• 192.168.100 represents 192.168.100.0/24

A sample of Sendmail’s access file (normally located as /etc/mail/access) is as such:

10                     RELAY
172.16                 RELAY
192.168                RELAY
mydomain.com           OK

After editing the Access file, remember to:

1. Run makemap to create/update the access database read by Sendmail from the edited text Access file.

"makemap hash /etc/mail/access < /etc/mail/access"

2. Restart Sendmail

"service sendmail restart" OR "/etc/init.d/sendmail restart"

Wednesday, January 05, 2011

NetBIOS-ssn issue when a naming collision/conflict is detected

I encountered an issue today affecting NetBIOS/CIFS/SMB filesharing, the situation is as follow:
  1. User have one physical Windows 2003 server connecting to a remote CIFS fileserver as mapped drive.
  2. Remote connection is via Firewall and IPS appliances. Firewall only allows TCP/139 outbound, TCP/445 is blocked.
  3. I P2Ved that Windows 2003 server into vSphere
  4. Overall operation of the P2Ved server is OK.
  5. End-user complains that the virtualized server now cannot access the fileshare either directly via UNC or via "net use" command
Unfortunately the end-user did not network-disconnect or powered-off the original physical server, they merely changed its IP address.
 
This causes the broadcast domain to have a NetBIOS name collision, both the old physical and the new virtualized server uses the same NetBIOS name (but with different IP address).
 
It seems that when a NetBIOS name collision is detected on the local host, the host refuses to use legacy ports (UDP/137, UDP/138 and TCP/139) and only uses TCP/445 for NetBIOS connection.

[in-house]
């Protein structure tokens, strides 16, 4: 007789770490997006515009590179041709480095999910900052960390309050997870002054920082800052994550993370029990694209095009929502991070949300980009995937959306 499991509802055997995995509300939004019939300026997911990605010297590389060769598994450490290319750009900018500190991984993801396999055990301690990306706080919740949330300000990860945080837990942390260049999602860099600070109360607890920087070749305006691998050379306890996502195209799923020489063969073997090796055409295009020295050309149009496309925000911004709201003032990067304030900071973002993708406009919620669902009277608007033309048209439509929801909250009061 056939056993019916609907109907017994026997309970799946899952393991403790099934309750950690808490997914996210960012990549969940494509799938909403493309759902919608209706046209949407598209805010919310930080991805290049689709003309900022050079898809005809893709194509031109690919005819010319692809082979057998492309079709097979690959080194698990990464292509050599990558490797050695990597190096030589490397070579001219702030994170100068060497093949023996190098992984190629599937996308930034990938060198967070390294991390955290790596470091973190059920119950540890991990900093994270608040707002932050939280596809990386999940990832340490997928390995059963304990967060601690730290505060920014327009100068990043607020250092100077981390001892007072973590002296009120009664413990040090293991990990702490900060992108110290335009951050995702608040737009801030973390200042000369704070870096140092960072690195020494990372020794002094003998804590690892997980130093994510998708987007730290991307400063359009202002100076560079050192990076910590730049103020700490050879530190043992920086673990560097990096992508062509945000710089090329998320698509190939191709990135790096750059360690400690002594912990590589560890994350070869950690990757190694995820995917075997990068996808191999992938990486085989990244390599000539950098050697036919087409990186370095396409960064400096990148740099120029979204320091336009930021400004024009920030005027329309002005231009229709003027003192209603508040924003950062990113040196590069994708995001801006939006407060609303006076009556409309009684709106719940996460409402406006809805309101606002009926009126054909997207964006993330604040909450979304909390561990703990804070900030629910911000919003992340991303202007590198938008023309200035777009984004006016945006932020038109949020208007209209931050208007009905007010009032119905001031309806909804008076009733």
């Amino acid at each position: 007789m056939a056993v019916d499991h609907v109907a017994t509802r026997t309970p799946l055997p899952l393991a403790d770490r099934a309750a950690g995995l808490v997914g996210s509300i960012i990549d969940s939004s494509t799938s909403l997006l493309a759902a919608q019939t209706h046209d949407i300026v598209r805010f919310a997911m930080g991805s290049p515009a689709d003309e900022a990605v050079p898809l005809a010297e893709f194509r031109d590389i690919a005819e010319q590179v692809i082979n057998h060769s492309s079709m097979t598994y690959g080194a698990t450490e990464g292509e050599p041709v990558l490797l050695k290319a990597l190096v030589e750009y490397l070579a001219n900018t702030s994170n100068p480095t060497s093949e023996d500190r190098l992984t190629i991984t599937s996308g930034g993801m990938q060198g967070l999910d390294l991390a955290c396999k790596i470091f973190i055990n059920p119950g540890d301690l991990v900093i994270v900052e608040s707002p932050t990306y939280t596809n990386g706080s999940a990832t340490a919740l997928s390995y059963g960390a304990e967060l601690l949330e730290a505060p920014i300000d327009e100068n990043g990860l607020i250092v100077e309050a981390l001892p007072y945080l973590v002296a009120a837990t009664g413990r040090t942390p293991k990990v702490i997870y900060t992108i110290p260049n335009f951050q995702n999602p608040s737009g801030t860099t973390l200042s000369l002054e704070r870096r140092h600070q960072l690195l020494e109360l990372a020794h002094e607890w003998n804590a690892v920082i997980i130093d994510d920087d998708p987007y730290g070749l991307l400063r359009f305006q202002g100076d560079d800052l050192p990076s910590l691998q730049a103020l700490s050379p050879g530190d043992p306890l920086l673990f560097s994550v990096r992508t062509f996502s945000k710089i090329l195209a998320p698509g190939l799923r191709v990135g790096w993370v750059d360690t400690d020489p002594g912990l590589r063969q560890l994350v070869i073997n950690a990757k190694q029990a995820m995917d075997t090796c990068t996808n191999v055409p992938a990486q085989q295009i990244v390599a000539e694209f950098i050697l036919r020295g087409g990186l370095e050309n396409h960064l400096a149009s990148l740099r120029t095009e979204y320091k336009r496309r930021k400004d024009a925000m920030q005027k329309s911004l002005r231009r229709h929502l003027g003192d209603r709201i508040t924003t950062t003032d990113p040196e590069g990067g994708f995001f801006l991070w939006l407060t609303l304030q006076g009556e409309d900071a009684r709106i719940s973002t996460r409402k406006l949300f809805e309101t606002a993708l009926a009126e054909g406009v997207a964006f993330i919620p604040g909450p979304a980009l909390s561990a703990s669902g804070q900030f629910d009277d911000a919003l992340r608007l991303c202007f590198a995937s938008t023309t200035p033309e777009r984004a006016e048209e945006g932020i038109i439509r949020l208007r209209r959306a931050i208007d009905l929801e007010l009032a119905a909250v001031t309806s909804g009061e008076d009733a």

Since the connection to the external fileserver has its TCP/445 blocked by the firewall, and since the new server refuses to use legacy NetBIOS ports, i.e.: UDP/137, UDP/138 and TCP/139, the filesharing fails.
 
Any of the method below should solve the issue:
  • Shutdown or network disconnect the old physical server, Reboot the new server afterwards or
  • Rename the NetBIOS name of the old physical server and reboot the new server or
  • Allow TCP/445 to destination fileserver (destination fileserver must support Microsoft-DS; Windows 2000 and above).

Sunday, January 02, 2011

How I learned to stop worrying and love the game

Once upon a time there was a Principal who thought oh-so highly of one of its Partner.

The Principal gave them price protection that would enable them to win biddings even if other Partners slashed their margin up to 0.1%.

One day, that preferred Partner lost a bidding to an oh-not so preferred Partner. End of story? Not really.

The not-so preferred Partner requested for a consolation discount from the Principal; anyways, their Product still got sold and the Principal still retained good margin on the Product. Better margin than if the Product was sold along with the protected pricing of the preferred Partner.

Having good relationship with the end-users, the not-so preferred Partner then proceeded to pass the contact details of the end-user to the Principal to plead their case.

The Principal made a big hoo-haa of the oh-not-so preferred Partner NOT doing any groundwork in the project and thus not entitled to any discounts and rather than contacting the end-user, they proceeded to contact the preferred Partner (who lost the bid) and ask regarding the outcome of the bidding.

The clueless preferred Partner informed the more clueless Principal that the project is not yet awarded and the winner of the bid is still not decided by the end-user.

Quite odd as the oh-not-so preferred Partner even attached a copy of the Award letter when requesting for the consolation discount.

Sometimes, IMHO, even FreeBSD jail looks more attractive technically and Xen looks more attractive financially than this virtualization Product carried by this clueless Principal.

And they lived happily ever after..... the end.